About to enter a building in NYC, I stopped. The doors were the usual kind, hinged and outward opening.
But there was a sign:
So, I continued onward to the revolving doors that were farther down the block.
Where are we going? To nudges.
The Good Turn
The revolving door is like a closed door. It has a circular enclosure that keeps the weather out. Swing doors are just the opposite. When they swing open, cold and warm air and humidity enter the building while heat and air conditioning exit. One study even concluded that swinging doors exchange eight times more air than those that revolve. Just by using a swinging door, you and I are expanding our carbon imprint.
Concerned that most people avoided revolving doors, several MIT students decided to observe and analyze door use on campus. Their focus was habits. They wondered how the habit of using swinging doors could be changed and what the environmental impact would be. To form some conclusions, they figured out the waste, they quantified revolving door use, and they tried to encourage new habits.
Our Bottom Line: The Nudge
Popularized by Richard Thaler and Cass Sunstein, the nudge is a seemingly minor incentive that changes our behavior. It could be a letter saying that all your neighbors pay their taxes and you should too. Or, it could just be the design of a saving program where “layaway” is the default.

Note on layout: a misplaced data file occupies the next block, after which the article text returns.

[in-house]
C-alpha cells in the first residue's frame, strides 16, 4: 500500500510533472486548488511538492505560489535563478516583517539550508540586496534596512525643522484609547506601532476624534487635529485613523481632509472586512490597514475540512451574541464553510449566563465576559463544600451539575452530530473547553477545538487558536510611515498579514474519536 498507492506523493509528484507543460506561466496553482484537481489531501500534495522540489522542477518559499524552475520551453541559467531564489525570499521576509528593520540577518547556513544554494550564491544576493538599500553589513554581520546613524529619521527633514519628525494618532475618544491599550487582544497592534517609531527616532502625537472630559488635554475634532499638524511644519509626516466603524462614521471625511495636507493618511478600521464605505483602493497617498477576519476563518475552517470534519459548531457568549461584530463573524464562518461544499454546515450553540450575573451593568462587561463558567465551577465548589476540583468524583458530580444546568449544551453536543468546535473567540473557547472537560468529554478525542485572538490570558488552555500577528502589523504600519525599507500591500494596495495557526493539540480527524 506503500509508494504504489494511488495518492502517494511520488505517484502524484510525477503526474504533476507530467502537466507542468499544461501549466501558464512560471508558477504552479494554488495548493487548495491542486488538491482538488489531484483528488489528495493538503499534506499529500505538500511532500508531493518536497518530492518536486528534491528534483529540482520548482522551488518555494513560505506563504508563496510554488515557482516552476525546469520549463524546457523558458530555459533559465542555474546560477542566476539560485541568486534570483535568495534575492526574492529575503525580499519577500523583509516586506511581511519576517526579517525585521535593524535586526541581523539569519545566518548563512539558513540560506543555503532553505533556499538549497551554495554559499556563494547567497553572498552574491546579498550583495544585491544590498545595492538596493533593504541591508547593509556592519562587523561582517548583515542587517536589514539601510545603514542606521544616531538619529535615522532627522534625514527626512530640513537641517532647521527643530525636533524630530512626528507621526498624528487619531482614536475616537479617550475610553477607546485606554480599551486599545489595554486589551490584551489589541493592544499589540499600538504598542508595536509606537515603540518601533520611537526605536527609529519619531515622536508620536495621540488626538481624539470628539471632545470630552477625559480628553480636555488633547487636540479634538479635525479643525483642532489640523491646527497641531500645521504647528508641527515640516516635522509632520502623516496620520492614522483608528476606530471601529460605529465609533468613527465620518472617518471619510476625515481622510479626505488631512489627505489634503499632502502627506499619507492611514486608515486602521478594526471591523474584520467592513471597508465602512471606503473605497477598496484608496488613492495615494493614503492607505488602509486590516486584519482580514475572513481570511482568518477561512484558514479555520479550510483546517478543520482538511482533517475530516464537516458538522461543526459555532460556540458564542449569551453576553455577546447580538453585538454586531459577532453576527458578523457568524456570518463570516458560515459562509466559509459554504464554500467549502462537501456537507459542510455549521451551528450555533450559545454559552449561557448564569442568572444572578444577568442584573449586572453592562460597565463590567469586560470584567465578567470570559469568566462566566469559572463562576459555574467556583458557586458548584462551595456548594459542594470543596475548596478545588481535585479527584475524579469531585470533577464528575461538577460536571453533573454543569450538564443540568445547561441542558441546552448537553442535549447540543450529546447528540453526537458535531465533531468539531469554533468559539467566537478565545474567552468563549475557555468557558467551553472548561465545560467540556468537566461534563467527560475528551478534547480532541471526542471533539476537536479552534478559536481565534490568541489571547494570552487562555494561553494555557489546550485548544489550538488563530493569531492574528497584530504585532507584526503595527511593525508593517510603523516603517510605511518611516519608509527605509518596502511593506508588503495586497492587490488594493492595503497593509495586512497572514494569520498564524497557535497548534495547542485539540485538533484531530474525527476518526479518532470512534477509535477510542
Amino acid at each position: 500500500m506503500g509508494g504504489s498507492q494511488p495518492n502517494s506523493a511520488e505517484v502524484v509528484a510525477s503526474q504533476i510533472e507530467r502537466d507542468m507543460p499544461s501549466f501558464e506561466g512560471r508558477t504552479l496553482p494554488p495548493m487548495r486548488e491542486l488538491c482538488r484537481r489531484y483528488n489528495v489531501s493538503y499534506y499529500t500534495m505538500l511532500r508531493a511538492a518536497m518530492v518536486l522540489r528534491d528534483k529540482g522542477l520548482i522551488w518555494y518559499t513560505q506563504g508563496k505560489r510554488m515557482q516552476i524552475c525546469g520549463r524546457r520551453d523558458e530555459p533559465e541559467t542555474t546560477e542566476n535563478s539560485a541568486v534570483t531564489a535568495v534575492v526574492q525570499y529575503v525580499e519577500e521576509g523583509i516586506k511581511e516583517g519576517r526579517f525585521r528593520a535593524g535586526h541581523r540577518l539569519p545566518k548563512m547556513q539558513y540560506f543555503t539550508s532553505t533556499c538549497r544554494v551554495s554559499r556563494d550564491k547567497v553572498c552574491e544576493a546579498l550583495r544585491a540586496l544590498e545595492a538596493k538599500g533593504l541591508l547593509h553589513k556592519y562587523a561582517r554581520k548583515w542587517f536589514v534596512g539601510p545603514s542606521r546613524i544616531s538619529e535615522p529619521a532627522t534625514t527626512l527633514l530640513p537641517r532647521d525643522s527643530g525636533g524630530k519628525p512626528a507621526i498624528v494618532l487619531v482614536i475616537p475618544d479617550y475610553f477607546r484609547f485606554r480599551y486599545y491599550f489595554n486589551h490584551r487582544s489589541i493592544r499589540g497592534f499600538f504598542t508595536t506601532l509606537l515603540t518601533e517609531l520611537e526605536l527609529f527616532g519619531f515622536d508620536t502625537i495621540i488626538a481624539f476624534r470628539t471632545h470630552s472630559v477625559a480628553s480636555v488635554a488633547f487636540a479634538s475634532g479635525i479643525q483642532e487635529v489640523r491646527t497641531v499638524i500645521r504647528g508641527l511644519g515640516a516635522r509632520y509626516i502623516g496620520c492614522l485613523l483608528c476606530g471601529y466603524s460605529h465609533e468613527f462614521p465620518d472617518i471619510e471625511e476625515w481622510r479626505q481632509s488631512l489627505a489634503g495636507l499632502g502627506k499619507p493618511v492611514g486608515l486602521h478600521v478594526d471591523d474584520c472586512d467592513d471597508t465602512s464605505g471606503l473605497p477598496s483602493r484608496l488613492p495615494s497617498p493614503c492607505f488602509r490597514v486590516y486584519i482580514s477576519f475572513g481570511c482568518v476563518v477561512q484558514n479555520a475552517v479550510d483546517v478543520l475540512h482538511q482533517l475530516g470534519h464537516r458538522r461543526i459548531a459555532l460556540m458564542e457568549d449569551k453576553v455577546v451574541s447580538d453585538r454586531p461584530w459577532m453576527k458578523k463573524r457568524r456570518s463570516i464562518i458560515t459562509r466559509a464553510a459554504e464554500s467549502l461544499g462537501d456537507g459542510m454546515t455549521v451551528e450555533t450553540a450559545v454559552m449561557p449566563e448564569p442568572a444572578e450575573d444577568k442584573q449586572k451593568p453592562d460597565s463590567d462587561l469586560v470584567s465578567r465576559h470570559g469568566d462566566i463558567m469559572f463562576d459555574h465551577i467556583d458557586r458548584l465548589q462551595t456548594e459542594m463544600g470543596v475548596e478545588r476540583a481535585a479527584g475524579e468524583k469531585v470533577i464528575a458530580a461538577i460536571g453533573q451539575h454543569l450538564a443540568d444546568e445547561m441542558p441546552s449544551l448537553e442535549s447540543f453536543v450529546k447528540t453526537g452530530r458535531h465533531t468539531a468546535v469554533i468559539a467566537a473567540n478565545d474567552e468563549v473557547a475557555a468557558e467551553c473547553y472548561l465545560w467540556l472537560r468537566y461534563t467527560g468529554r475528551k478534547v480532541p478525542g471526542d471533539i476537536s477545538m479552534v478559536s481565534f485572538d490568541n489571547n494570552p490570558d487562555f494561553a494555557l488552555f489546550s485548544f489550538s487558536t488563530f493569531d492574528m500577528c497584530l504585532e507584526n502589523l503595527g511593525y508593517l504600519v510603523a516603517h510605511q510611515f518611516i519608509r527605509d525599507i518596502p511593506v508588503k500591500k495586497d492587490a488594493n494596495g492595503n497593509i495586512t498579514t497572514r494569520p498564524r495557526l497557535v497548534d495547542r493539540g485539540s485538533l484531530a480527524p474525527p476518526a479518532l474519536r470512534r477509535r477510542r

Similarly, nudges could propel us toward a revolving door. While a sign could provide an explicit incentive, a design or location change might be less obvious. You could speed up the revolving door and make the swinging door heavier. People even said they would go to the revolving door if the person in front of them used it.
You can see that nudges add up. When our seemingly small everyday sustainability habits multiply, together we can make a global difference.
As did I by using the revolving doors.
Sources and resources: H/T to 99% Invisible for alerting me to the sustainability significance of revolving doors and its link to this MIT paper. Then for more on doors, Mental Floss is a possibility as is this state legislation on outward swinging doors.
I do like how you mentioned that revolving doors can be a good way to save energy as it can help control the room’s temperature as it exchanges air with each revolution. That sounds like a wonderful way to add some much-needed appeal and usefulness in an establishment. Honestly, if given the chance, I would love to have a revolving door installed in our new home too. Thanks!
Revolving doors at home…interesting.